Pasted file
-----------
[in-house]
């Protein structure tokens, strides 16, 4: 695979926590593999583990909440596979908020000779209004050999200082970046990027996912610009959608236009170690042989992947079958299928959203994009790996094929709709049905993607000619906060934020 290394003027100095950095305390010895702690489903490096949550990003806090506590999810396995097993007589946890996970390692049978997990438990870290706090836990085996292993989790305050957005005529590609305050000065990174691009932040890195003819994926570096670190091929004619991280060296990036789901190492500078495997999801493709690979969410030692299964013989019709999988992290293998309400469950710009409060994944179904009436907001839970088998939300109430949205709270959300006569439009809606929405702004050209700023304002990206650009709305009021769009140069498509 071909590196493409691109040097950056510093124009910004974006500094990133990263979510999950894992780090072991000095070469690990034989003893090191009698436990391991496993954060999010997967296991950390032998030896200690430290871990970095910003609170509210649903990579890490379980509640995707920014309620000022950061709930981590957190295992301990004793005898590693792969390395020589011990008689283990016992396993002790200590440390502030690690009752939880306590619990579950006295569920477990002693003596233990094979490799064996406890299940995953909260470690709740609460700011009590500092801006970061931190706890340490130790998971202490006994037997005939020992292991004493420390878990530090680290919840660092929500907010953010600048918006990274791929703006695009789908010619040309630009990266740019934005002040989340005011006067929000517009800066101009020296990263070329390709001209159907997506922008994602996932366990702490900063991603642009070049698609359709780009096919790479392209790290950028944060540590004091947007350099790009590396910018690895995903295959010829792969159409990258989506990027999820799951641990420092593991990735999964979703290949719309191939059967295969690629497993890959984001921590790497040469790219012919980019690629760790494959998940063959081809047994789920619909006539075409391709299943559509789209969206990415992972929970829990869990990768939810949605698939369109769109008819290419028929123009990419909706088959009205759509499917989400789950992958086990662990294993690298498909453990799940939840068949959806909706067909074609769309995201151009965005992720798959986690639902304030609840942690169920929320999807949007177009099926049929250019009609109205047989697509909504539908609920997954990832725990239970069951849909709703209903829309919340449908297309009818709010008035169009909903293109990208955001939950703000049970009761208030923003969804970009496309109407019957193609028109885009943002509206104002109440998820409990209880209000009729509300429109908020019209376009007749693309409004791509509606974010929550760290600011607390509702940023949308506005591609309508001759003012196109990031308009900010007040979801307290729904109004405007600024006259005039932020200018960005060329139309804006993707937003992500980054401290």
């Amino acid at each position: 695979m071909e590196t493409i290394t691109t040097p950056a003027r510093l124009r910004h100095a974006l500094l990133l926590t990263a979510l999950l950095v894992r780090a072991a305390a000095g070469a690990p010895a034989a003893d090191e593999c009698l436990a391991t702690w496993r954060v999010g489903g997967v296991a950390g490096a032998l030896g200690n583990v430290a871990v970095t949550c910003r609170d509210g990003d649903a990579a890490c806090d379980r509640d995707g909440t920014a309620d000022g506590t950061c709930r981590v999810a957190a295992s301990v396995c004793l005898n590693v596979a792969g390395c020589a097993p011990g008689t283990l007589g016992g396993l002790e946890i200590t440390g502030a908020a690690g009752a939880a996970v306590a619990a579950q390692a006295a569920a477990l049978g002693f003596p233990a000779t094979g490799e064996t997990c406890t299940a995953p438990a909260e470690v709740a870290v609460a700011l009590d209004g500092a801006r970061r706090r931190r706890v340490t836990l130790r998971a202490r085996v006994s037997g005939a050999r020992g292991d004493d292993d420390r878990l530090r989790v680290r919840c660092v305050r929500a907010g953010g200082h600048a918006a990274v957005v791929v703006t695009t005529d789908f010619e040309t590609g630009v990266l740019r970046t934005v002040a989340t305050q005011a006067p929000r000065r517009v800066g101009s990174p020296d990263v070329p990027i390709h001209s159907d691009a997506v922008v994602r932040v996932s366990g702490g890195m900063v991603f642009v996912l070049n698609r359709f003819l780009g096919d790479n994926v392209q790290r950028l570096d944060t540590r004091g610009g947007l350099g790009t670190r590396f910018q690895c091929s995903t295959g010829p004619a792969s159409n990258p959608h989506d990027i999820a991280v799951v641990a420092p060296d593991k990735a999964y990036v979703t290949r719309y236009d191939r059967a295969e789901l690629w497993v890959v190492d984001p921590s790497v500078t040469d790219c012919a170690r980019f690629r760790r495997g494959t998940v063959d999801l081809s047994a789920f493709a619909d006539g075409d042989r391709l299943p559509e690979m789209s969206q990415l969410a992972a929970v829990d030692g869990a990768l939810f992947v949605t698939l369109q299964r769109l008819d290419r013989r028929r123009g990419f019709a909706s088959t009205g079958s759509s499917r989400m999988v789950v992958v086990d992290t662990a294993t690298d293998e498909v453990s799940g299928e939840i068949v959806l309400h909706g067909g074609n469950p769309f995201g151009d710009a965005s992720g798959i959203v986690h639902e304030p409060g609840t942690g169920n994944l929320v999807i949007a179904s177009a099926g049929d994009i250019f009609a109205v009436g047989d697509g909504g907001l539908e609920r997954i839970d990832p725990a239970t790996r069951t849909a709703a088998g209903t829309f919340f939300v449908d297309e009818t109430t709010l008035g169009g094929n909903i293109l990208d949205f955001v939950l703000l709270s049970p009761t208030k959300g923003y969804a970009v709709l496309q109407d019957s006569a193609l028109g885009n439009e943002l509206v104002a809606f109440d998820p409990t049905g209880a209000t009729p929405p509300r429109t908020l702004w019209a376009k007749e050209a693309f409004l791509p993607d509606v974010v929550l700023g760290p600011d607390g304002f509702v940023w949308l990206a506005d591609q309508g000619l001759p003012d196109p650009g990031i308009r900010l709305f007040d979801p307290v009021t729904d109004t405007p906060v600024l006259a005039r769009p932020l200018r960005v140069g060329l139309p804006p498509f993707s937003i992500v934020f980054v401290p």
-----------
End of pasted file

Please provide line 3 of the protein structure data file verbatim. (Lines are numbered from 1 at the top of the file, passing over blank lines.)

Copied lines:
């Amino acid at each position: 695979m071909e590196t493409i290394t691109t040097p950056a003027r510093l124009r910004h100095a974006l500094l990133l926590t990263a979510l999950l950095v894992r780090a072991a305390a000095g070469a690990p010895a034989a003893d090191e593999c009698l436990a391991t702690w496993r954060v999010g489903g997967v296991a950390g490096a032998l030896g200690n583990v430290a871990v970095t949550c910003r609170d509210g990003d649903a990579a890490c806090d379980r509640d995707g909440t920014a309620d000022g506590t950061c709930r981590v999810a957190a295992s301990v396995c004793l005898n590693v596979a792969g390395c020589a097993p011990g008689t283990l007589g016992g396993l002790e946890i200590t440390g502030a908020a690690g009752a939880a996970v306590a619990a579950q390692a006295a569920a477990l049978g002693f003596p233990a000779t094979g490799e064996t997990c406890t299940a995953p438990a909260e470690v709740a870290v609460a700011l009590d209004g500092a801006r970061r706090r931190r706890v340490t836990l130790r998971a202490r085996v006994s037997g005939a050999r020992g292991d004493d292993d420390r878990l530090r989790v680290r919840c660092v305050r929500a907010g953010g200082h600048a918006a990274v957005v791929v703006t695009t005529d789908f010619e040309t590609g630009v990266l740019r970046t934005v002040a989340t305050q005011a006067p929000r000065r517009v800066g101009s990174p020296d990263v070329p990027i390709h001209s159907d691009a997506v922008v994602r932040v996932s366990g702490g890195m900063v991603f642009v996912l070049n698609r359709f003819l780009g096919d790479n994926v392209q790290r950028l570096d944060t540590r004091g610009g947007l350099g790009t670190r590396f910018q690895c091929s995903t295959g010829p004619a792969s159409n990258p959608h989506d990027i999820a991280v799951v641990a420092p060296d593991k990735a999964y990036v979703t290949r719309y236009d191939r059967a295969e789901l690629w497993v890959v190492d984001p921590s790497v500078t040469d790219c012919a170690r980019f690629r760790r495997g494959t998940v063959d999801l081809s047994a789920f493709a619909d006539g075409d042989r391709l299943p559509e690979m789209s969206q990415l969410a992972a929970v829990d030692g869990a990768l939810f992947v949605t698939l369109q299964r769109l008819d290419r013989r028929r123009g990419f019709a909706s088959t009205g079958s759509s499917r989400m999988v789950v992958v086990d992290t662990a294993t690298d293998e498909v453990s799940g299928e939840i068949v959806l309400h909706g067909g074609n469950p769309f995201g151009d710009a965005s992720g798959i959203v986690h639902e304030p409060g609840t942690g169920n994944l929320v999807i949007a179904s177009a099926g049929d994009i250019f009609a109205v009436g047989d697509g909504g907001l539908e609920r997954i839970d990832p725990a239970t790996r069951t849909a709703a088998g209903t829309f919340f939300v449908d297309e009818t109430t709010l008035g169009g094929n909903i293109l990208d949205f955001v939950l703000l709270s049970p009761t208030k959300g923003y969804a970009v709709l496309q109407d019957s006569a193609l028109g885009n439009e943002l509206v104002a809606f109440d998820p409990t049905g209880a209000t009729p929405p509300r429109t908020l702004w019209a376009k007749e050209a693309f409004l791509p993607d509606v974010v929550l700023g760290p600011d607390g304002f509702v940023w949308l990206a506005d591609q309508g000619l001759p003012d196109p650009g990031i308009r900010l709305f007040d979801p307290v009021t729904d109004t405007p906060v600024l006259a005039r769009p932020l200018r960005v140069g060329l139309p804006p498509f993707s937003i992500v934020f980054v401290p």